2. Experimental

2.1. Samples

The samples used in this study were the wide industrial shale oil fractions from Estonian kukersite oil shale [11, 15]. The samples were obtained from Narva Oil Plant of Eesti Energia (Estonia) that uses solid heat carrier technology [24-26]. As total shale oil has a wide range of properties and components [27-30], then in industry the oil was divided into wide "straight-run fractions" as preliminary products [13]. In this study, one gasoline "straight-run fraction", four middle oil (fuel oil) "straight-run fractions" and one artificially modified (concentrated) fuel oil fraction were used. The fuel oils (FOs) had boiling ranges of about 300 [degrees]C and initial atmospheric boiling points (AtmBPs) of about 200 [degrees]C. The percent of fuel oil evaporated during atmospheric distillations at a distillation temperature of about 350 [degrees]C (cut temperature) was in the range of 30-35 wt%. The gasoline fraction had a boiling range of about 150 [degrees]C and an atmospheric initial boiling point of about 50 [degrees]C. In addition, a concentrated fuel oil sample (cFO) with a boiling range of also about 150 [degrees]C was made. This fuel oil was concentrated by carrying out ASTM D86 distillations for one of the middle oil fractions up to about 350 [degrees]C. Four separate distillations for the same middle oil fraction were performed and the distillates collected were mixed together to get the concentrated fuel oil sample.

2.2. ASTM D86 distillation or Engler distillation

ASTM D86 distillation was used to separate wide industrial fractions (gasoline fractions, fuel oil fractions) into narrow boiling range fractions (or cuts). The ASTM D86 standard gives the user all the information he needs to carry out the distillation process (system parameters, sample parameters and experimental conditions) [16]. Here we used a standard setup and experimental procedure. In short, 100 ml of the sample was placed in a 125 mL glass flask. A gas burner was employed to heat the sample. The vapours were condensed in a condenser consisting of a 400 mm noncorrosive metal tube placed in a cooling bath. According to the standard the temperature of the cooling bath depends on the sample. For shale fuel oil (belonging to Group 4, according to the standard), the temperature of the cooling bath had to be 0-60 [degrees]C. For gasoline fractions (Group 2), the temperature had to be 0-5 [degrees]C. However, here we used tap water at 10 [degrees]C as cooling water when carrying out the fractionation of all samples, including gasoline, so with the gasoline the standard was not followed exactly. The condensed sample was collected at the rate of 4-5 mL/min and the rate was kept as constant as possible from the point at which 5% of the sample had been collected to the moment when only 5 mL of it remained in the flask. The temperature sensor (thermocouple) was mounted on the neck of the flask where the vapours flowed into the condenser. An important aspect of the ASTM D86 standard is that it is based on mercury-in-glass thermometers. When analyzing our results, the temperature correction was carried out according to the standard--the thermocouple readings were corrected to match the mercury-in-glass thermometer response time. The temperature reading should also be corrected to a pressure of 101.3 kPa. However, as barometric pressure was not measured during distillations, this correction was not included in the results. The temperature difference caused by the fluctuation in atmospheric pressure stayed below 2 [degrees]C. The boiling points of the fractions from ASTM D86 distillation were calculated as an arithmetic average of the initial and final temperatures of the thermometer during fractions collection. The accuracy of determining the ASTM D86 distillation boiling points was [+ or -] 1 [degrees]C.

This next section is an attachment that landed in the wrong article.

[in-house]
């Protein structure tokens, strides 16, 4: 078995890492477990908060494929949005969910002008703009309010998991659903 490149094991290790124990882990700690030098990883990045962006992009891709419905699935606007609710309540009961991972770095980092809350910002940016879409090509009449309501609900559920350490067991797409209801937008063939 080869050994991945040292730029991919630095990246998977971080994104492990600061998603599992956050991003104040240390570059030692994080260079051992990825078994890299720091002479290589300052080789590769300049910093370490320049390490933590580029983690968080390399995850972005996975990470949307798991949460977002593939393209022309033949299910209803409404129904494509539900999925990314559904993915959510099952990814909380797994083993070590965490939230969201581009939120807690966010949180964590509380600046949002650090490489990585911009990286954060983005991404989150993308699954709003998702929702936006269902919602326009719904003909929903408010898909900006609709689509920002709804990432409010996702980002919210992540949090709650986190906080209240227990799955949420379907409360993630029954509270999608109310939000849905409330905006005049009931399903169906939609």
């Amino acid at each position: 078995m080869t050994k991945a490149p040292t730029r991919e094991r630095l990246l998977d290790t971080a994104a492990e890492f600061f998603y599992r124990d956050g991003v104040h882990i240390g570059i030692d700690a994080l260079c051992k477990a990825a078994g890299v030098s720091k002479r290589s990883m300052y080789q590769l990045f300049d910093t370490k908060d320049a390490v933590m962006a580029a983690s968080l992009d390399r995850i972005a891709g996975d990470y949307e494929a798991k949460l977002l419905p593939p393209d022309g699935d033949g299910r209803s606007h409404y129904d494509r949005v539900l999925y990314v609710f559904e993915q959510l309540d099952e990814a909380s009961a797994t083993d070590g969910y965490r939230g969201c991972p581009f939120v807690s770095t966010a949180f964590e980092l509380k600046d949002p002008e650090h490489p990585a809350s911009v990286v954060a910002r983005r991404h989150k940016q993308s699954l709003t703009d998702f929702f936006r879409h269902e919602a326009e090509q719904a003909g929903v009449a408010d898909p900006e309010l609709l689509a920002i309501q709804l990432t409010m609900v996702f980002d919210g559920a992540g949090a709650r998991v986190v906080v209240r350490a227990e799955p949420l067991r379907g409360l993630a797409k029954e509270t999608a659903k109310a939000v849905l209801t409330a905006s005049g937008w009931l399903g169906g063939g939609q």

2.3. Average boiling point determination by TGA

To determine experimentally average boiling points of pre-prepared narrow boiling range fractions a recently developed experimental method was used. The method is based on thermogravimetric analysis (TGA) and requires only a small amount of sample, about 20 mg [31]. Using this technique it was convenient to determine weight average boiling points of oils with narrow boiling ranges in a fast manner [23]. The average deviation of the normal boiling points was evaluated to be 1.2 [degrees]C (absolute average deviation 2.1 [degrees]C) [31]. The method is based on the measurement principle and procedure underlying the ASTM E1782 standard "Standard Test Method for Determining Vapor Pressure by Thermal Analysis" [32]. The standardized method itself is for measuring boiling points of pure substances at specific pressures [33], but at our laboratory the first principles of the method were extended to measuring the vapour pressure and initial boiling points of oil fractions with narrow boiling ranges [34, 35] and also to determining their weight average boiling points [31].

3. Results and discussion